Bridgeport Music, Inc. v. UMG Recordings, Inc., 2009 WL 3617470 (6th Cir. 2009)
This past summer there was a storm of discussion on the intertubes about whether fair use was a question that was appropriate for a jury, or whether it was exclusively the domain of judges. The question arose in Sony v. Tenenbaum when Judge Gertner asked the parties to brief whether “fair use was historically treated as an equitable defense and, if so, whether it is properly decided by the judge or a jury.”
The Court in Tennenbaum recognized that many courts have labeled fair use an equitable defense, and that generally equitable defenses, such as latches and acquiescence, historically were the province of judges, not juries. The Tenenbaum Court, however, noted that authorities on the issue were “conflicting” or “imprecise,” and that there has been a string of decisions finding that fair use is appropriate for a jury:
Jartech, Inc. v. Clancy, 666 F.2d 403 (9th Cir. 1982) (upholding special jury verdict finding that defendants’ use of films was fair use); BUC INt’l Corp. v. Int’l Yacht Council, 489 F.3d 1129, 1137 (11th Cir. 2007) (noting that fair use defense was presented to the jury); New York Univ. v. Planet Earth Found, 163 Fed. Appx 13 (2d. Cir. 2005) (upholding the jury’s fair use finding; see also Roy Export Co. Estab of Vaduz Liech Black Inc. v. Columbia Broad Sys. Inc., 503 F.Supp. 1137 (D.C.N.Y. 1980) citing Meeropol v. Nizer, 560 F.2d 1061, 1071 (2d. Cir. 1977) (characterizing fair use as a question for the jury to decide)); Harris v. San Jose Mercury News, Inc., No. C 04-05262 CRB, 2006 WL 995151, at 1 (N.D. Cal. Apr. 10, 2006) (raising fair use as a mixed question of law and fact, yet declaring the issue more appropriately resolved by a jury even when facts were not in dispute.)
William Patry also weighed in at the time on Tenenbaum’s counsel’s blog, stating that “[t]he occasional statements about fair use being an equitable defense are, in my opinion ahistorical (Judge Leval agrees).”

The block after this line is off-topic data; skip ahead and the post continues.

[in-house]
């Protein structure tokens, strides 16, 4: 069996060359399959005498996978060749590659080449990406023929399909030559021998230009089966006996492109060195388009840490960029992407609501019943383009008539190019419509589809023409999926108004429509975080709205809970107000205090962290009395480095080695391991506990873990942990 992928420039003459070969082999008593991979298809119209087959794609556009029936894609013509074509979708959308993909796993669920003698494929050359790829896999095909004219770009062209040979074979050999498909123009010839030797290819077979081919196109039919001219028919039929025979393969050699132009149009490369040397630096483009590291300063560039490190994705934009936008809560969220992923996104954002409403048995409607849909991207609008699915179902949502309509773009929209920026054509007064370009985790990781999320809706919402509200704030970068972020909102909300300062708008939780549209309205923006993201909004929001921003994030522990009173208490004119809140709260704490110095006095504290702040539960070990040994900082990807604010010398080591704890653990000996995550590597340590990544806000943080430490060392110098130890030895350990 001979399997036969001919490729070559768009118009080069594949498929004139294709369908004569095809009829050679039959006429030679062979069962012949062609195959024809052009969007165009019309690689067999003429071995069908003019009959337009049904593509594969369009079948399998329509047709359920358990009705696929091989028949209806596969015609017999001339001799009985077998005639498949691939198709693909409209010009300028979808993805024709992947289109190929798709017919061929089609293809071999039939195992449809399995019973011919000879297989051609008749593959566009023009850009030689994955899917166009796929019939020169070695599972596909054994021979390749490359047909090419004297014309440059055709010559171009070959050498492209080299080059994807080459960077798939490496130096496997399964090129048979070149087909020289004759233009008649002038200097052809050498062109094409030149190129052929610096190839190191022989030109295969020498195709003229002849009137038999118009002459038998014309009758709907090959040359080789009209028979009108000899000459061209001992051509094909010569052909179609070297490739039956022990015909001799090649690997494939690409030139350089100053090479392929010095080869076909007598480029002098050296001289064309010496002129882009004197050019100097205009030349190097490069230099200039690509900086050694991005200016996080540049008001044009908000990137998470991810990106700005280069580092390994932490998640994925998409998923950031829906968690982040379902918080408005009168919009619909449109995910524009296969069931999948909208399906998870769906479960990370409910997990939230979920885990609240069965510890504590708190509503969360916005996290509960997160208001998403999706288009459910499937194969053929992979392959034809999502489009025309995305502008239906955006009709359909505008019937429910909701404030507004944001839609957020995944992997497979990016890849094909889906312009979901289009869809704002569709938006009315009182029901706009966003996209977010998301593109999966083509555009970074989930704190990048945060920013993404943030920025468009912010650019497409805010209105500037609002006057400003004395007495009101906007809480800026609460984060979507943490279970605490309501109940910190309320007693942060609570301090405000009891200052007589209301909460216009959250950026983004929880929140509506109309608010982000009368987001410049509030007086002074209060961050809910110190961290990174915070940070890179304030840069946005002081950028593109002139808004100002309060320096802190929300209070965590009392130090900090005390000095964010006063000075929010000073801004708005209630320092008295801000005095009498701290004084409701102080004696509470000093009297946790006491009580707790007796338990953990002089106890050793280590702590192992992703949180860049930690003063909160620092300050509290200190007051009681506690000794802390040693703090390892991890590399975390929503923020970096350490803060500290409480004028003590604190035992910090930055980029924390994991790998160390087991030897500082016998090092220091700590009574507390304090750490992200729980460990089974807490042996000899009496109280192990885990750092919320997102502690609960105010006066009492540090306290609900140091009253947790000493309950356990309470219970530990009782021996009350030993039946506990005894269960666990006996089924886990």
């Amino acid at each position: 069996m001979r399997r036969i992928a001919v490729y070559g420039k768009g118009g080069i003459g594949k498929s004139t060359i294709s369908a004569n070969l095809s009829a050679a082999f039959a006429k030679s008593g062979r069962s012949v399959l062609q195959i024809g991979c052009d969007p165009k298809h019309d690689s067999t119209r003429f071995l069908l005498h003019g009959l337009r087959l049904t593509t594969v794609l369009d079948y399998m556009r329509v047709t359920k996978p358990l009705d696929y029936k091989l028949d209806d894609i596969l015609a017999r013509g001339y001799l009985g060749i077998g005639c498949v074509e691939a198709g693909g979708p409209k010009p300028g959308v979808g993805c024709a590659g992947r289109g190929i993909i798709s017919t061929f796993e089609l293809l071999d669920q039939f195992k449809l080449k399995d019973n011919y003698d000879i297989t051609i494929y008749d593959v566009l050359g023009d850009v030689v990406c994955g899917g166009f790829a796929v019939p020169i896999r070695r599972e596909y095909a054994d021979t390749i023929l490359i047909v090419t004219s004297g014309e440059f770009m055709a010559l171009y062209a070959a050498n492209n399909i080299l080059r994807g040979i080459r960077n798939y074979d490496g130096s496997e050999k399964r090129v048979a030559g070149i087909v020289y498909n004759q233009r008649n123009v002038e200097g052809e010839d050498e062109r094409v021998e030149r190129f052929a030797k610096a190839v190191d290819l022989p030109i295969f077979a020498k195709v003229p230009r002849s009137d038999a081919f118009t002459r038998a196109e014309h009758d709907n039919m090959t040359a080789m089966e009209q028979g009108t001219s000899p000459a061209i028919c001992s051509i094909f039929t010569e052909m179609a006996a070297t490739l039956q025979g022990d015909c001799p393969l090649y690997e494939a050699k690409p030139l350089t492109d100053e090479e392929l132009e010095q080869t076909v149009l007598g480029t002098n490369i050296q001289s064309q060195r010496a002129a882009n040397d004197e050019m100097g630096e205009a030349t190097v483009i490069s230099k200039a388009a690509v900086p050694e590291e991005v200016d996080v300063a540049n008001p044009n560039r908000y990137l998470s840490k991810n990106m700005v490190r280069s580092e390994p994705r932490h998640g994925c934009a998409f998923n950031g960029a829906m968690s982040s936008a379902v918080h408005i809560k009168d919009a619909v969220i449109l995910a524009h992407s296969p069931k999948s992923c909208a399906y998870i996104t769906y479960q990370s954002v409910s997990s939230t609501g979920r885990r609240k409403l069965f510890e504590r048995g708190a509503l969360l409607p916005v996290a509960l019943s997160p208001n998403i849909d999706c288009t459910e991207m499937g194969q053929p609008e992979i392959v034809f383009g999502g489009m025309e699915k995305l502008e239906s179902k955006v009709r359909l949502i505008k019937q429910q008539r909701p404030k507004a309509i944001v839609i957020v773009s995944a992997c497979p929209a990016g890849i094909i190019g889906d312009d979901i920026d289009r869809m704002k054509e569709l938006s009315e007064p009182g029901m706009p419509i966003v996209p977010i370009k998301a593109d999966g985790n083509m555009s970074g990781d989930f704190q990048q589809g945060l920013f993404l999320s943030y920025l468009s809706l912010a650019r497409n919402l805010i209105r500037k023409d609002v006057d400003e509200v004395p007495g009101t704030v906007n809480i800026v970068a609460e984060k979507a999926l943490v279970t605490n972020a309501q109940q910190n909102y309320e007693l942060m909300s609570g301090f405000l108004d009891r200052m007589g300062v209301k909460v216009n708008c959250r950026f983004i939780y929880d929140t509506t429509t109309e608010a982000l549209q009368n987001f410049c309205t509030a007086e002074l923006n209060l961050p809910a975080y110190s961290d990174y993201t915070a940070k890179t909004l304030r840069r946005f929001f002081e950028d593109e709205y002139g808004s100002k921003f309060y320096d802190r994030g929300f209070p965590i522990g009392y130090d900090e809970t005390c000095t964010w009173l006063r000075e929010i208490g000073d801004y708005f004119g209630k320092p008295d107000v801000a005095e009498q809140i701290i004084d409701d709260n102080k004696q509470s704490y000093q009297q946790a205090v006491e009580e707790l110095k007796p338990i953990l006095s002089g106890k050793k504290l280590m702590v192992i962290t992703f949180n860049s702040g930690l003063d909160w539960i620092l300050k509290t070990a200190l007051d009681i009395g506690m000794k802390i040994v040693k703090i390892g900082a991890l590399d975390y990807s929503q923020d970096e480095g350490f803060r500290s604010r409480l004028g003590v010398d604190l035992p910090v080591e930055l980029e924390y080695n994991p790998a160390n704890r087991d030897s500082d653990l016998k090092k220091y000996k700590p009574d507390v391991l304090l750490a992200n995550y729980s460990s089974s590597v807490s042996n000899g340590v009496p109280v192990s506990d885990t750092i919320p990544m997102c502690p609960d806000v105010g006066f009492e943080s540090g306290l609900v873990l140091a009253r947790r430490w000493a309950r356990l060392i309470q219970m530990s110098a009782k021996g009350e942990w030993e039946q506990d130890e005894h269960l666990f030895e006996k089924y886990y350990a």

Well, we can add another to the list of fair use jury cases. Bridgeport alleged that the song “D.O.G. in Me,” by the R&B group Public Announcement, a UMG recording artist, infringed George Clinton’s work “Atomic Dog.”A jury found UMG liable for infringement, rejecting a fair use defense.
On appeal, UMG argued that the District Court’s fair use charge was “erroneous” and “prevented the jury from considering its fair-use defense, i.e., that copying certain elements from “Atomic Dog” in “D.O.G. in Me” was intended as an homage or tribute and that a properly instructed jury would have concluded that the use of these elements for that purpose was fair.” The Sixth Circuit rejected the argument finding that the instructions were not erroneous:
Specifically, the defendant assigns error to the district court’s charge to the jury that an homage or tribute is “not necessarily fair use.” That charge is, however, an accurate statement of the law. See 17 U.S.C. § 107 (purpose and character of the use is only one factor); Campbell, 510 U.S. at 578-90 (weighing all factors in light of the purposes of copyright). Moreover, UMG failed to introduce any evidence that would have explained why the songwriter chose to include elements of “Atomic Dog” to honor George Clinton, nor was the purported tribute acknowledged in the credits or liner notes to the album.